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 Post Posted: Thu Feb 04, 2010 8:45 pm 
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Welcome! I have always wanted to go hunting in Australia. Seen some awesome videos of hunts down there. :)

I would suggest looking deep and scrutinizing all the lines you can. I won't say that you won't get good dogs from the TLGDA. I have seen many awesome Lacys from the TLGDA as well as from the NLDA. You will get poor-quality dogs from lines that are not proven and don't have any work in them regardless of registry. In my opinion, the NLDA does do more to pursue the best quality of working Lacys and cull out dogs with lesser abilities. The NLDA works to better the Lacy by putting emphasis on working ability and owner education, instead of unfair rules and randomly shifting guidelines.

I used to run Cats, and, as far as hunting style, Lacys are less catchy than Catahoulas. I have one who will get real gritty, and the others will bay loose untill they have to put the brakes on one or the catch dog gets there. Also, my Lacys get ripped up far less than my Catahoulas and hounds used to. Like Julie said, they seem to be more able to size up their hog and are agile enough to avoid the cutters most of the time. Lacys are pretty solid short-range dogs, but the good ones will stick on a hot trail till they get what they're after. They're really smart dogs and will learn to work with you and the way you like to hunt so long as you give them the time and practice. Sometimes the intelligence can be more of a hassle than a blessing. :))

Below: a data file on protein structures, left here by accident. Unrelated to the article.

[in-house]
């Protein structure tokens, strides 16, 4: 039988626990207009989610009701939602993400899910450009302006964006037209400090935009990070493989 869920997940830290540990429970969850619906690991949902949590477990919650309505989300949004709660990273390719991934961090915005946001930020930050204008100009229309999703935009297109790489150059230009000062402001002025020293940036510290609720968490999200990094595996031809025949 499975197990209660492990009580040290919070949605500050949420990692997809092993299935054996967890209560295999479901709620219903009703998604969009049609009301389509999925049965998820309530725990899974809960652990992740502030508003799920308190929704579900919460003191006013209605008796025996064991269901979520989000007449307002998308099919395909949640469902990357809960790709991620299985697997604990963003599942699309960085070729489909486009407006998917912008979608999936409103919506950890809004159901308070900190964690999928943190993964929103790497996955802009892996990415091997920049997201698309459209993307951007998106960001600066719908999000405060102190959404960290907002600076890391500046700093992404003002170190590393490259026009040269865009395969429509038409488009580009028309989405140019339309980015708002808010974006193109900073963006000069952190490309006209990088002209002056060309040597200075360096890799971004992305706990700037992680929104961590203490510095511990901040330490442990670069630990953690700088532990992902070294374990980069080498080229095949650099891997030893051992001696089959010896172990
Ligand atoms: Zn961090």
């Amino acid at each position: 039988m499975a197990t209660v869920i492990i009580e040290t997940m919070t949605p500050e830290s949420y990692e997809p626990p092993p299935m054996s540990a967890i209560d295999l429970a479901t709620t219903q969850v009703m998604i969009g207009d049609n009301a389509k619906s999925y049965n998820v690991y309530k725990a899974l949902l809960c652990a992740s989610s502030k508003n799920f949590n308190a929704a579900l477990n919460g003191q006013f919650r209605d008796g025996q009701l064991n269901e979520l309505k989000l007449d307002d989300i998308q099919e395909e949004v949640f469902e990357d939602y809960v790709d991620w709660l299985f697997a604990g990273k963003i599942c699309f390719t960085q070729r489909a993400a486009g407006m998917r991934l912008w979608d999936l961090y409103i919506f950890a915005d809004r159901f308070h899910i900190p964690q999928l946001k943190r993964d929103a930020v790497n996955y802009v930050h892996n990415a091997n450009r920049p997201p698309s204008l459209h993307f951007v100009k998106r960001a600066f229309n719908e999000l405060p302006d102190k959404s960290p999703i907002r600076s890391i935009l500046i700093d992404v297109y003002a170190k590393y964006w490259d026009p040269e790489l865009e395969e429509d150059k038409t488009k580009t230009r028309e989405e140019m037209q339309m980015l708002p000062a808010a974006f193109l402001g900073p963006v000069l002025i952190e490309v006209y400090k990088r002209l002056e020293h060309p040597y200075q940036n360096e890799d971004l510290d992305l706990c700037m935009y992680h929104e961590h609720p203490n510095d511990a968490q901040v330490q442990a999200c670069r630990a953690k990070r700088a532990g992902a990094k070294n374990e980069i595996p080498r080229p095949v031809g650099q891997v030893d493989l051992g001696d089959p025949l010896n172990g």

-- Rachael Connally

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 Post Posted: Fri Feb 05, 2010 2:14 pm 
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Rachael Connally wrote:
Sometimes the intelligence can be more of a hassle than a blessing. :))

-- Rachael Connally


Ain't that the truth! "Why didn't I just get a stupid dog?" is what I curse at myself on the days when that intelligence is really trying.. like when he figured out that, even if he couldn't get into the chicken coop, he could let the chickens out.